Mini-Galcon Post-Mortem

Min-Galcon is the first of a series of mini games which aims to reproduce the basics mechanics of existing games and experiment with CraftStudio.

You can access Mini-Galcon’s project by searching for it in the community projects in CraftSudio. You can also download it from Daneel’s website.

For those who don’t have CraftStudio, you can at least download the game for Windows.

So here are some of the tricks used while building Mini-Galcon.

Using Font as sprite sheet

The Font asset is basically a sprite sheet, a collection of images. It has been built specifically with the TextRenderer component to display text but nothing prevents you to to use it for anything else. It has the advantage (over the models) to use a single asset for multiple colors/sizes/forms.

Since the planets and the ships are flat, that’s what I used for the planets (See the Planets font). I used models for the ships for the reason you will discover below.

Main Menu

Thanks to the newly released Daneel’s GUI components, the level of interactivity provided by the main menu is pretty high compared to the amount of code needed to implements it (see the MainMenu script).

Toggle component

    -- player colors = team
    local colors = GameObject.Get("Colors").children

    for i, colorGO in ipairs( colors ) do

        colorGO.toggle.OnUpdate = function( toggle )
            if toggle.isChecked == true then
                toggle.gameObject.transform.localScale = 1.5
                local modelPath = Asset.GetPath( toggle.gameObject.modelRenderer.model )

                Game.playerTeam = tonumber( modelPath:sub( #modelPath ) )
                toggle.gameObject.transform.localScale = 1

        if i == (Game.playerTeam - 1) then
            colorGO.toggle:Check( true )

You can select your ship’s color with three radio buttons which are toggle components that are in the same group, so that only one of them can be checked at a time and clicking of a non checked toggle automatically unchecked all other toggles.

In the OnUpdate event (called when a toggle is checked or unchecked), the scale of the model is changed to reflect its state and the player’s team is set based on the model’s name (which ends by the team number).

Asset.GetPath(asset) is mostly an alias of Map.GetPathInPackage(asset) which returns the fully-qualified path of the provided assets (works for any asset, not just Maps !).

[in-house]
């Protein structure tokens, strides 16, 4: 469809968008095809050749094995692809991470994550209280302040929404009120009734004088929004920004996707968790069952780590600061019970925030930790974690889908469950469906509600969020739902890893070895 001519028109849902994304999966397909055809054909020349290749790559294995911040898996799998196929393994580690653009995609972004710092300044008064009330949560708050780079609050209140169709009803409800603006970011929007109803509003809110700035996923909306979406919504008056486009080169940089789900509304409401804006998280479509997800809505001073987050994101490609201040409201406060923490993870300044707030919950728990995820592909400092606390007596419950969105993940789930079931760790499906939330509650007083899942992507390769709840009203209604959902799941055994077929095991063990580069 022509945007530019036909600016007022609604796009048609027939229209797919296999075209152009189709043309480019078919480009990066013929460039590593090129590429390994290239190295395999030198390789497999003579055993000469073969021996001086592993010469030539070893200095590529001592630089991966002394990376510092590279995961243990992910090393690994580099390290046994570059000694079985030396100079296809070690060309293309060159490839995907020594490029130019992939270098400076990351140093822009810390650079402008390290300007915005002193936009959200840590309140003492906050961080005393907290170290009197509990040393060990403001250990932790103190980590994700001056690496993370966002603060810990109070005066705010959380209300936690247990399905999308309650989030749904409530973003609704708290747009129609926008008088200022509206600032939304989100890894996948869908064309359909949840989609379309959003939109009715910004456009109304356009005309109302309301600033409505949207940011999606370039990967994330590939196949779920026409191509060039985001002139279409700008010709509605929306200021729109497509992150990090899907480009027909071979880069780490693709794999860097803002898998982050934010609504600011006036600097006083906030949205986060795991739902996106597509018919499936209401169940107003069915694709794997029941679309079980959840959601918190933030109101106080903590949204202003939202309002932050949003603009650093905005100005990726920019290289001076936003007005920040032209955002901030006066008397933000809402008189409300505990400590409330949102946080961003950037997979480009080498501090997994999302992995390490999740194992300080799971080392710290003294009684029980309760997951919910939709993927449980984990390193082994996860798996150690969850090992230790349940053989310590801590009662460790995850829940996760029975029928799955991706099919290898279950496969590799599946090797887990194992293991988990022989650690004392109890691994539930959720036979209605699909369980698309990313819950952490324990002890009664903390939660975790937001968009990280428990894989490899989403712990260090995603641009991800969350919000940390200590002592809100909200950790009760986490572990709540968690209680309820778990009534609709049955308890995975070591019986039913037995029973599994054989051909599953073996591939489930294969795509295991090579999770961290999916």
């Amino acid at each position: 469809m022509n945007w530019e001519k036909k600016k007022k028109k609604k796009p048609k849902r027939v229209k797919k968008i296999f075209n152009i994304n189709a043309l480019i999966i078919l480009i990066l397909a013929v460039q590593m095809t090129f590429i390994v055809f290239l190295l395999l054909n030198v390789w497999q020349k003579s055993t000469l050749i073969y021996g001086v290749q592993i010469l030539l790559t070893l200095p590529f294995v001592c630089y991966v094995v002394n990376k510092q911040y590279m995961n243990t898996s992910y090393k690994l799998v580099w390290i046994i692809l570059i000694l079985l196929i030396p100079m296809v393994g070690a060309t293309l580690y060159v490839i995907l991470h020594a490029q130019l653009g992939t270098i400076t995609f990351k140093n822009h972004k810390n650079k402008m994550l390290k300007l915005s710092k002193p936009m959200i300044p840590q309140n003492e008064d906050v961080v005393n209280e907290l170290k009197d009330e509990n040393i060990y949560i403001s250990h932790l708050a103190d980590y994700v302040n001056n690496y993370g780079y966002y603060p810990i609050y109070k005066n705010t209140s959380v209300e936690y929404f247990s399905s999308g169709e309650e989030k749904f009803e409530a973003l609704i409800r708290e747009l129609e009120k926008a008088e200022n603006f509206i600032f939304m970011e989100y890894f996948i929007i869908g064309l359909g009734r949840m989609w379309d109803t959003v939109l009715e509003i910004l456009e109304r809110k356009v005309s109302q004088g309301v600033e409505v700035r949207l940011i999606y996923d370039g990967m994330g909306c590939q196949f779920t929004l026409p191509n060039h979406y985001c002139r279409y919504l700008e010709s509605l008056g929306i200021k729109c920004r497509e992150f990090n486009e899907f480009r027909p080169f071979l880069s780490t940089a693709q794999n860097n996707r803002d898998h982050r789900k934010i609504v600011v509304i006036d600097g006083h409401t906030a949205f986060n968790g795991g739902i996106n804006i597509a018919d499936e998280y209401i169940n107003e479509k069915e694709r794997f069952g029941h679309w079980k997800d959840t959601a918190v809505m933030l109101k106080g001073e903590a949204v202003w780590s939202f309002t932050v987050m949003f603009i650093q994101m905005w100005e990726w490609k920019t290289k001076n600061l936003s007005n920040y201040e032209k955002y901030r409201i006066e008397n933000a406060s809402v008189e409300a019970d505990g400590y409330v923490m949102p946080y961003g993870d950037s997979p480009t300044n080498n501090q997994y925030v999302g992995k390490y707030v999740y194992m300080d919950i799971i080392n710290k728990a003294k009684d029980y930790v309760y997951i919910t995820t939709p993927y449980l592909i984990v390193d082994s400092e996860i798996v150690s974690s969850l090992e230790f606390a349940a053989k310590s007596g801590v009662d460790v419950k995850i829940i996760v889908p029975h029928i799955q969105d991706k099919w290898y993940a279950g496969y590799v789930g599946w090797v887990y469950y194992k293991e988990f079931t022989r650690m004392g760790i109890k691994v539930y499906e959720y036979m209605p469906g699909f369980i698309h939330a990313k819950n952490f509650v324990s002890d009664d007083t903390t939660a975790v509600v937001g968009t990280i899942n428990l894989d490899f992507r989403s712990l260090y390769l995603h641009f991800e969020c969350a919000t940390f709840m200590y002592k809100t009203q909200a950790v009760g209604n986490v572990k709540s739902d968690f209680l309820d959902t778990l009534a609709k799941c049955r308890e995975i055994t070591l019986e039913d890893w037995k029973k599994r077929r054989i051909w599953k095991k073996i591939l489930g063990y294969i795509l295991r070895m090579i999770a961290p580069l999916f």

Input component

    -- level's number of planet
    local planetCountGO = GameObject.Get("PlanetSelection.Input")

    planetCountGO.textRenderer.text = Game.planetCount

    planetCountGO.input.OnFocus = function( input )
        if input.isFocused then
            input.gameObject.child.modelRenderer.opacity = 0.5

        elseif not input.isFocused then
            input.gameObject.child.modelRenderer.opacity = 0.2
            if input.gameObject.textRenderer.text:trim() == "" then
                input.gameObject.textRenderer.text = "10"

Here GameObjet.Get() is used first to actually search for a hierarchy of objects and returns the last specified child.

When the input gain or lose the focus, its background’s opacity is changed to reflect the new state. The child property on the gameObject is a shortcut for the GetChild() function without argument which returns the game object’s first children (in this case the game object with the background model).

Slider component

    local go = GameObject.Get( "AIDifficulty" )
    local sliderGO = go:GetChild( "Handle", true )

    sliderGO.slider.OnUpdate = function( slider )
        Game.difficulty = math.floor( slider.value )
        go.child.textRenderer.text = "Difficulty : " .. Game.difficulty

    sliderGO.slider.value = Game.difficulty

Another great way to let players set a value within boundaries is to use a slider they just have to moves with the mouse. It requires minimum setup via its scripted behavior and when the slider is updated (moved), the game’s difficulty is set and the value of the text next to the slider is updated accordingly.

Play button

    local playButton = GameObject.Get( "PlayButton" )
    local t = Daneel.Tween.Tweener( playButton.transform, "localScale", Vector3( 0.1 ), 0.8, {
        isRelative = true,
        loops = -1,
        loopType = "yoyo"
     } )

     playButton:AddTag( "button" )
     playButton.OnClick = function()
        Game.planetCount = tonumber( planetCountGO.textRenderer.text )
        Scene.Load( "Level" )

Creating a button requires no more than three steps :

  • set a tag on the button.
  • set the OnClick event on the button.
  • make sure the tag is also set in the tags public property on the MouseInput scripted behavior added on the camera the button is visible from.

The “Heart Beat” animation is produced by the infinite looping tweener that offset the button’s scale by 0.1 over 0.8 second.

Generating the level

The level you play is randomly generated based on the number of planets you choose with the input field. See in the Awake() function in the GameManager script.

Based on the number of planets, a square is defined, inside which the planet’s positions are randomly picked (in addition to the planet’s scale and number of ships it holds). The position is then checked to see if it is not too close to a planet that already exists.